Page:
I was incredibly ignorant of video game news before I got the internet. All I knew in 1997 was that the N64 had Star Fox, and it was getting Zelda. That was all I needed. Now the 3DS has remarkable remakes of both, and I couldn’t be happier with the system.
Who cares? It’s about a bunch of space animals shooting at other space animals and robots. Something about a fox named Star hired to fight a monkey who killed his father. Now let’s move on!
The 3DS’s single stick control layout is well suited to N64 titles, especially so for games as eloquently made as Star Fox 64.
The circle pad provides all the freedom of movement needed to control your ship (called an “Arwing”) without the hassles of the break-prone N64 joystick. Face buttons are used to fire lasers and bombs, as well as boost and break. Combining certain directions on the circle pad with boost and break allows you to perform more advanced maneuvers. Tapping either L or R twice makes you do a… that’s right… wait for it… barrel roll.
Optional gyro control has been added to the title, although it’s frankly unnecessary and feels a little silly. Rather than moving your ship around with the circle pad, you can choose to fly by moving your 3DS around. It’s fun to check out, but safely dismissed by harder-cored gamers shooting for medals and high scores (it also kills the title’s quality 3D).
Star Fox 64 is still a great game. It’s one of the rare exceptions of 32/64-bit era which holds up today, but this 3DS remake absolutely trounces it.
All of the exciting rail-shooter action of the N64 classic is left intact. Flight feels smoother and more precise than ever thanks to the power of the 3DS and improved controls.
The campaign itself consists of 15 (or is that 16?) levels which connect and branch in different directions. The levels are roughly broken down into easy, medium, and hard paths, and players must figure out how to get to the different paths by applying different tactics in each level. A typical playthrough takes 30-60 minutes, and includes 7 levels.
Of course, repeated playthrough is highly encouraged. You’ll need to find every level in the campaign in order to unlock those levels in the newly-added Score Attack mode.
Every level is unique and memorable. The brevity of the game means no retreading of ideas. You’ll go from dodging debris in crumbling cities to looping around giant mechs, from massive open-air dogfights to the navigation of tight hallways. Gameplay is further varied by the occasional tank or underwater level.
Lastability and Re-playability
Even though a playthrough of Star Fox 64 is only meant to take a single sitting, the game can last a player years. I’ve come back to the original repeatedly since its release, and I’m only going to stop that now to move on to the title’s 3DS remake.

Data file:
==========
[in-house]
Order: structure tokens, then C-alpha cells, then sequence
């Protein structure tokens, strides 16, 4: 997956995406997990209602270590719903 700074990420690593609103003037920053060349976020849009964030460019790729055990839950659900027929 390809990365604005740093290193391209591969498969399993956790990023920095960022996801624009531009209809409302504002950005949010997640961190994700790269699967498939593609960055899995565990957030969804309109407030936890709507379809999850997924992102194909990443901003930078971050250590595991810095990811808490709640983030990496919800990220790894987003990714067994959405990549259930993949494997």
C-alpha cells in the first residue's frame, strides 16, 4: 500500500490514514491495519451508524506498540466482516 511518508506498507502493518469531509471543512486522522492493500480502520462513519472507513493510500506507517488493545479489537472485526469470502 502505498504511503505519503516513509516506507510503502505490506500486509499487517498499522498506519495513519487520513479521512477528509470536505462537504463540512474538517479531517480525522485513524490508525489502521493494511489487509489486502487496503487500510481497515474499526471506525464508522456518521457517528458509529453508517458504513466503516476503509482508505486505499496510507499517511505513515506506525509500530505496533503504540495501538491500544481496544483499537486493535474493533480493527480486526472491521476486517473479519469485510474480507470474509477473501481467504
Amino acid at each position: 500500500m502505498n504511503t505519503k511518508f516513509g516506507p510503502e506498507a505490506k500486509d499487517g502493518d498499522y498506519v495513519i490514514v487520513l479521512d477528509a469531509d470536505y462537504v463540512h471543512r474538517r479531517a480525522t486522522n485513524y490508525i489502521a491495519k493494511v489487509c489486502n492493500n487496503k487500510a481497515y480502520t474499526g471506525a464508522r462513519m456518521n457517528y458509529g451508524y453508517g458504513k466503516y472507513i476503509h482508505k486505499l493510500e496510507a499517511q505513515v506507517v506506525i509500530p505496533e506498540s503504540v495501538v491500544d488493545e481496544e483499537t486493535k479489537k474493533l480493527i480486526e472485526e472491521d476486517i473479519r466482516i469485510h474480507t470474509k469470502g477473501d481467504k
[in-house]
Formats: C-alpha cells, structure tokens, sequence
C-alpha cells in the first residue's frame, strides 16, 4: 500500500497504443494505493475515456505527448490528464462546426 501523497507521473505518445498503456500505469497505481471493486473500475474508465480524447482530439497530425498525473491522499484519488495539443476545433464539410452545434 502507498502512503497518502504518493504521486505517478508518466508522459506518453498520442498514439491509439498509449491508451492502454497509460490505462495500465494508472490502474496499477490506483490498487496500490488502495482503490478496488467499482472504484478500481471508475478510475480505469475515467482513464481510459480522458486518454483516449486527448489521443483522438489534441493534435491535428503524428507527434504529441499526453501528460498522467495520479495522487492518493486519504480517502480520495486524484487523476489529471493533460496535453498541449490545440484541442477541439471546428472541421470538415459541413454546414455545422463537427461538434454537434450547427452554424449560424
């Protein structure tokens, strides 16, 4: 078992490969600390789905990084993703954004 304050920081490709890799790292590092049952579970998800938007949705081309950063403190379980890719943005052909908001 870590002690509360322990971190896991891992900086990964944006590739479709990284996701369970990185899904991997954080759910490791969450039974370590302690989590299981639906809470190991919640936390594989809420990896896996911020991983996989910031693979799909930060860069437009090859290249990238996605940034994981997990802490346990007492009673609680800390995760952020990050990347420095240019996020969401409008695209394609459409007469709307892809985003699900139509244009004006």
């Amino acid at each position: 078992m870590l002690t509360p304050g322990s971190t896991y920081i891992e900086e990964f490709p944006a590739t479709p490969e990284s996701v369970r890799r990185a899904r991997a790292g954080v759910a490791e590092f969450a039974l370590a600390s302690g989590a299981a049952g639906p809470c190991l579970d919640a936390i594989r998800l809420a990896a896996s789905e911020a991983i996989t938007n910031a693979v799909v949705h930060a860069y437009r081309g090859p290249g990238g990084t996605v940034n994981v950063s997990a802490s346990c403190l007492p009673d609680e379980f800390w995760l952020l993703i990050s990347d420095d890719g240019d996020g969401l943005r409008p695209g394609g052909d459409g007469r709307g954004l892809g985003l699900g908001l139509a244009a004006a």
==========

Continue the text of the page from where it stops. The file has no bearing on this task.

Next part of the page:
Star Fox 64 is perhaps the most replayable non-puzzle single player game ever made. The smart and varied level designs combined with joyous gameplay and the challenge of earning medals ensures the game will last. You’ll probably still be plucking this game off the shelf to give it a quick run through even years into the 3DS’s life.
An easier “Nintendo 3DS” mode has been added to give those playing with the gyro controls a chance, in addition to the original’s standard and expert difficulties. Separate medals can be earned for high scores on every level of each of these three difficulties in a new Score Attack mode.
Star Fox 64 3D expands the fun, but rather bare-bones, multiplayer mode found in the N64 classic with additional weapons and levels. While it can be a good time, it’s not a reason unto its own to get the game. Much whining has been expressed over the absence of online combat, and while that would have been nice, I just can’t imagine it would have been significant.
Online leader boards are an even more obvious and egregious exclusion. I would love to be able to competed with friends for high scores in the campaign and Score Attack modes.
Graphics and Sound
Star Fox 64 was always a largely environment-absent game populated by numerous swirling enemies and obstacles. Nothing’s really changed in the remake, it’s just a lot cleaner and shinier. The graphical update is quite noticeable in planet-based levels like Corneria, where rich new textures are quite eye-grabbing.
Star Fox 64 3D takes spectacular advantage of the 3DS’s 3D capabilities. The long, generally on-rails levels have an immersive depth of field to them. Enemies and their laser blasts really pop out as well.
Of course, Star Fox 64 contains what is perhaps the most famous (or is that infamous?) voice acting in game history. Lines like “Can’t let you do that, Star Fox!” and “Use the boost to get through!” are still quoted by gamers today. Nintendo has faithfully re-recorded the dialogue of the original, using original voice actors wherever possible for the remake. It’s great to hear all those classic lines again, but they’re still so-bad-it’s-good, and being re-recorded, some lack the humourous delivery they once contained.
Star Fox 64 3D is a remarkable remake of an already great game. The additional modes ensure that even experienced Star Fox-ers will have plenty to challenge themselves with. Enough has been added, tweaked, and modernized to not turn off new players as well.